Lab on the Exterior Angle Theorem (XAT) with Geogebra (GGB)

Part I: In the Euclidean Plane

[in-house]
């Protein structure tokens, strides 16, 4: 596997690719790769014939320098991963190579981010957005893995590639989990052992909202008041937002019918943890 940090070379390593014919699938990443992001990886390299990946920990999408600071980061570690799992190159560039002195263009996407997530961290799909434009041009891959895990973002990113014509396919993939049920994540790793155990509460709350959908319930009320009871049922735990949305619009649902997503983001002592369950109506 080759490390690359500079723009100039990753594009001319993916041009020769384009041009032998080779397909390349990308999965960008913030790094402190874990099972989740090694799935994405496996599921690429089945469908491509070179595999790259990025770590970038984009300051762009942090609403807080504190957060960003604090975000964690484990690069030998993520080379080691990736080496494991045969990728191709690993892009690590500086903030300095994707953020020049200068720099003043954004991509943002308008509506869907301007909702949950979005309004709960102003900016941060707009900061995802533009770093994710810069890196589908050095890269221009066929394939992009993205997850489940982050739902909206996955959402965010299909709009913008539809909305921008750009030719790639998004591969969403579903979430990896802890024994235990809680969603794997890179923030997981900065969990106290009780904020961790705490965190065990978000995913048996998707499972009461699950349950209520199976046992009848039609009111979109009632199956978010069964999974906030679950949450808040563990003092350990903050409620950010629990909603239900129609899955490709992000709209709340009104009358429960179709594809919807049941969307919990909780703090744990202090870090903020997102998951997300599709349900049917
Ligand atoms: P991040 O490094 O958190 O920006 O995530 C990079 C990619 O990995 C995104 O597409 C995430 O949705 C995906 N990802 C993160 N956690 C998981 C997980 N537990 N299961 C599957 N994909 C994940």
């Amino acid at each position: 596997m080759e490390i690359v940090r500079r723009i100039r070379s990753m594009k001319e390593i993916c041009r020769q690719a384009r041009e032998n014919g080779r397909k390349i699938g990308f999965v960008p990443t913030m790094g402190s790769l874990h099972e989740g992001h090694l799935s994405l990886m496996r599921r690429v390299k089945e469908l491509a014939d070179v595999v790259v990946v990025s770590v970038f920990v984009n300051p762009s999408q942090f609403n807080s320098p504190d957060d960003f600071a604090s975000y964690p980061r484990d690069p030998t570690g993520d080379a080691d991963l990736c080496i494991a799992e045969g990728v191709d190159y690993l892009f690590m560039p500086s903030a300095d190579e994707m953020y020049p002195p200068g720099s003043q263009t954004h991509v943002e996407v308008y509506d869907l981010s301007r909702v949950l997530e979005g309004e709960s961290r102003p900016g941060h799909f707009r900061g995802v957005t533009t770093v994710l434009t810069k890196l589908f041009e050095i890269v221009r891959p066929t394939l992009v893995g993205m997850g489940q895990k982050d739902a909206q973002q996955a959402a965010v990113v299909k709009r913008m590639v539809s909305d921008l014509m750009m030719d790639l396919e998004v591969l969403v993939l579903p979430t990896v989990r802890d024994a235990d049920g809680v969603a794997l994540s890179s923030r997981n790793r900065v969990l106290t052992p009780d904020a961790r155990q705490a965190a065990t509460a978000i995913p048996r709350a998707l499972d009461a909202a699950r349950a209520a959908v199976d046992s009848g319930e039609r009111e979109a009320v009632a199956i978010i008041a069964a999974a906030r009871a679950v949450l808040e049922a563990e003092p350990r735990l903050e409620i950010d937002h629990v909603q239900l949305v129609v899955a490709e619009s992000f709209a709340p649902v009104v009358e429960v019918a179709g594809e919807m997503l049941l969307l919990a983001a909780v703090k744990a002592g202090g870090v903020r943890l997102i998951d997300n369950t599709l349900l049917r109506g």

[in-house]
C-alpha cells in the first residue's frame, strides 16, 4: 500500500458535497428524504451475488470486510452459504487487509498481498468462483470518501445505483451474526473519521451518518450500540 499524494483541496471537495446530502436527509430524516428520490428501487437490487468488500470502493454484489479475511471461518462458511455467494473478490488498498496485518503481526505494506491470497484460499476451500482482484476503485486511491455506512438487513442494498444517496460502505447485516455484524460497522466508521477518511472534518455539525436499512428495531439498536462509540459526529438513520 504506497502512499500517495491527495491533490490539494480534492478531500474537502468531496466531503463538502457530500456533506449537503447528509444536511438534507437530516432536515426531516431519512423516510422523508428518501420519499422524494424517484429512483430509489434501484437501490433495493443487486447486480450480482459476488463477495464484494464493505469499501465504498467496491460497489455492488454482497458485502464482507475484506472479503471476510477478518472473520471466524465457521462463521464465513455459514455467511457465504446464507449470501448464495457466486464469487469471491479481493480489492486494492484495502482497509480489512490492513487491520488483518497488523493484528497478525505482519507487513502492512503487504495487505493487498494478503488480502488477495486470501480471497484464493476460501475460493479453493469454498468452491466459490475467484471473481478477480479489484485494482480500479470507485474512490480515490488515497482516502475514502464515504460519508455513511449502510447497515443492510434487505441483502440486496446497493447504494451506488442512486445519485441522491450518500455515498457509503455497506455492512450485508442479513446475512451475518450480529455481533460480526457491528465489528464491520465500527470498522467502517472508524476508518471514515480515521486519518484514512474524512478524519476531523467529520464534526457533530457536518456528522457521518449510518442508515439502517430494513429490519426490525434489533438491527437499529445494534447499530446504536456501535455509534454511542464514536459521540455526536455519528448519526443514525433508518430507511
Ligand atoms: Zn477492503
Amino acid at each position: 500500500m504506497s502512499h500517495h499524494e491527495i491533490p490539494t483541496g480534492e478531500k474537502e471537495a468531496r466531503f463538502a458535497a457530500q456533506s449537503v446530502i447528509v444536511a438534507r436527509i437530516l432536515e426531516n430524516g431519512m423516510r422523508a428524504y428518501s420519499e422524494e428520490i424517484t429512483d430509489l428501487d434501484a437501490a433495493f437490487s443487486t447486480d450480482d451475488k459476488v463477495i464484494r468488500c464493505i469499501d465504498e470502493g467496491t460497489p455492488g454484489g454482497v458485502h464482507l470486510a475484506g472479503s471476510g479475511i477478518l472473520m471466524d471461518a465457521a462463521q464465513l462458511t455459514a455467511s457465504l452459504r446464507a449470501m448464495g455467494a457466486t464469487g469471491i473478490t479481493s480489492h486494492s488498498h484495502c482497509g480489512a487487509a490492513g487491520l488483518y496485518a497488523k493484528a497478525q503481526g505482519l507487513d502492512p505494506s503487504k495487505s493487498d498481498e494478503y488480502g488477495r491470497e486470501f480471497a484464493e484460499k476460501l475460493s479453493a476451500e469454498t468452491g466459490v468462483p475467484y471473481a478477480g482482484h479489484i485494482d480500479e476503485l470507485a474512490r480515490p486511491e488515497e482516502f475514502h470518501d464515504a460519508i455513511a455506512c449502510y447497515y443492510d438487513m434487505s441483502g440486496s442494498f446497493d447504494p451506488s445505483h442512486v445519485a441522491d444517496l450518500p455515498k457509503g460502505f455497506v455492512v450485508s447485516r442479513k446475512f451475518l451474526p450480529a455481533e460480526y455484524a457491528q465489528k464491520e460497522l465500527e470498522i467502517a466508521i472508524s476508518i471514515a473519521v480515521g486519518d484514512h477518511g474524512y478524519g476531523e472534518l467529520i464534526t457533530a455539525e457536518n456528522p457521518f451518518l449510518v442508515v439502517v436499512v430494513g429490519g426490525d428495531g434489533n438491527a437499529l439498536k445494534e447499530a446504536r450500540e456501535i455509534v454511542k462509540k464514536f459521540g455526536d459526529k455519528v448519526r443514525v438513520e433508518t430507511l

\begin{document} \maketitle \section{Introduction} This lesson explores the differences between Euclidean and non-Euclidean geometry by means of experimentation using a computer based geometric contruction package, GeoGebra (GGB). The associated video also tells you how to download GGB and use enough of its features for present purposes. You are encouraged to explore GGB further using its extensive online help, both tutorials and videos. We will review those features needed at the time. This document is intended for all students in the course, but does not assume that you had the opportunity for a real-time, hands-on and supervised lab introducing GGB. The Lab Report section below addresses the problem of providing feedback to your instructor that you have completed this lab. It is due at a much later time than the Filecard questions embedding in this lesson. The style of this and subsequent labs is best compared to a recipe in a cookbook. First a list of "ingredients" followed by elaboration which may or may not be useful. \subsection{Geometrical significance.} As Hvidsten points out, contemporary college students need an experiential referent for axiomatic geometry. This is the more true the fewer students have had a rigorous treatment of Euclid's Postulates and their consequences in high school. We may think of the GGB as a simulation of of an axiomatic system. There are \textit{ primitives}, sometimes also called \textit{ undefined terms}, such as \textit{ points, lines} and the relation of \textit{incidence}. There are elementary \textit{ constructions} accessed by button presses. These may be treated as \textit{ axioms} and subsequent constructions you make are the \textit{ theorems}. But you must never forget that experiment without theoretical verification is bad science. Thus GGB is useful for discovering geometrical facts, and testing geometrical conjectures. The proof, however, proceeds in a more mathematical manner. \section{Experiment A: Euclid's Postulates} In the first experiment we examine Eulid's five Postulates, rephrase a few, and examine their validity in several models of the Euclidean and non-Euclidean plane. Be sure you have a working copy of GGB on your own computer. Always have a pencil and pad of paper handy when you work through this lab. \subsection{The Postulates} Here are Euclid's postulates. See also the Appendix A of Hvidsten, and David Joyce's webpage on Euclid's Elements. \begin{itemize} \item E1: To draw a straight line from any point to any point. \item E2: To produce a finite straight line continuously in a straight line. \item E3: To describe a circle with any center and distance. \item E4: That all right angles are equal to one another. \item E5: That, if a straight line falling on two straight lines makes the interior angles on the same side less than two right angles, the two straight lines, if produced indefinitely, meet on the side side on which are the angles less than two right angles. \end{itemize} A modern translation often used in high schools is this. \begin{itemize} \item E'1: Two points determine a (unique) line (segment) between them. \item E'2: This segment lies on an infinite line. \item E'3: Draw a circle with given a radius (center and point on circle). \item E'4: (Perpendiculars) From any point to any line drop the perpendicular. \item E'5: (Playfair's Postulate). Given a line and a point not on the line there is a unique line through the point parallel to the given line. (Lines with no common points are called parallel.) \end{itemize} \subsection{Comment on our version of Euclid's Postulates} Our version, E'4 is actually a Proposition 12 Euclid's Elements, but his proof of it would not be valid by today's standards. Note how different Euclid's E5 is from our E'5 by John Playfair (*1748). We will devote an entire chapter of our course to the equivalence of these two, and many more formulations of the same concept. We refer to E5 as \textit{Euclid's Fifths Postulate} and E'5 as \textit{Playfair's Axiom}. \textbf{Vocabulary Exercise: } Euclid uses a number of technical terms in his postlulates, like \textit{draw, produce continuously, describe, equal, falling}. You should think about what they meant to his contemporary Greeks 2300 years ago. Compare this to what they mean in the Geometry Explorer application. Write an essay on this subject into your Journal. \subsection{Creation Tools versus Construction Tools } Note that GGB has many tools for constructing geometrical figures. All but a few depend on your choice of points in the plane. Although Markus Hohenwarter, the author of GGB, does not distinguish as carefully as we could wish between these, we shall do for the purposes of our course. Here is the list of pull-down menus in the top chrome of GGB. Below that are the Tool Buttons in the chrome of the drawing window. We leave the pulldown menus in the former to your investigation. Here we just show you the tools under the buttons. The Fat Arrow tool is for grabbing and pointing to objects in your evolving construction. When you're finished with a construction, immediately choose the Fat Arrow, or the next click will produce an unwanted object which you will have to erase (Chrome>Edit>Undo, or CTL-Z). All constructions begin with points in the plane. To place points use the Point Tool. Use the Fat Arrow to move them to a different place, if you like. But there are more instances when points are created, and these are served by the other Point Tools in the pull-down menu. For a start we only need two of these: the Intersect and the Midpoint tools. It didn't even occur to Euclid that there might not be a point where two curves appear to cross. So, it is appropriate that we have a special button for this. Similarly, Euclid constructed the midpoint of a line-segment in his Elements. Perhaps you remember how to do it with a ruler and compass. But we'll accept these as given construction tools. To find the midpoint of the segment first choose the Midpoint tool, then the two points. Similarly, for the intersection of two curves, first choose the Intersect tool, then the two curves. We will not mention this sequence again, so remember it. First decide what it is you wan to construct. Then identify the givens needed to do it. The button will remind you of this yoga. Similarely, the Line Tool embodies Euclid's first postulate. Two points determine a line. Remember, for Euclid this meant what we now call a "line segment". Don't forget, however, that every line is infinite in both directions, even if we don't always draw them that way. Again, there are only two further line tools we want, the segment, and the ray. For the ray you must name the points in the "tail to tip" order, which your are used to from the vector calculus. We won't need the tools that depend on a point and a line, such as the perpendicular, the parallel, and perpendicular bisector. But these three will come in handy in the future. Finally, the most important tools in geometry are those that implement transformations as they apply to objects in a construction. For this lesson we will only need the Translation tool. Unfortunately, to be consistent Hohenwarter requires you to first choose what you want to translate, and the then the vector that defines the translation. That takes a little getting used to. But what about the compass in the ruler-and-compass constructions of Euclid? We'll need the Circle Tool that depends on the center (first) and then a radius (second) given by a point on the circle. That's pretty easy. But you may shudder to remember how many steps it took to construct a circle through any three non-collinear points. GGB has a button for that too. \section{Construction in the Euclidean Plane} We are now ready to use these tools to construct a figure illustrating the Exterior Angle Theorem. First construct the median of a given triangle (the line joining a vertex like $B$ to the midpoint of the opposite side $B'$. The Midpoint Button and the Segment Button suffice, after you have chosen the three vertices of $\triangle ABC$. Note we also used the Ray Button to create the Exterior Angle at C, $ext \angle C$. Here we will translate the median along itself in order to double it outside the triangle. After choosing the median $BB'$ and choose it again as the translation vectore we get to $B''$. This figure can be constructed with ruler and compass too. Finally, connecting $B''$ to $C$ finishes the figure. Recall that $\angle BAC \cong \angle CB'' B'$ follows by SAS to prove that $\triangle BAC \cong \triangle CB'' B'$. This is the \txtbf{Absolute Exterior Angle Theorem} AXAT. Of course, since we drew it in the Euclidean plane, we can also read off the Euclidean Exterior Angle Theorem (EXAT) but we'll come to that in much later lessons. \end{document}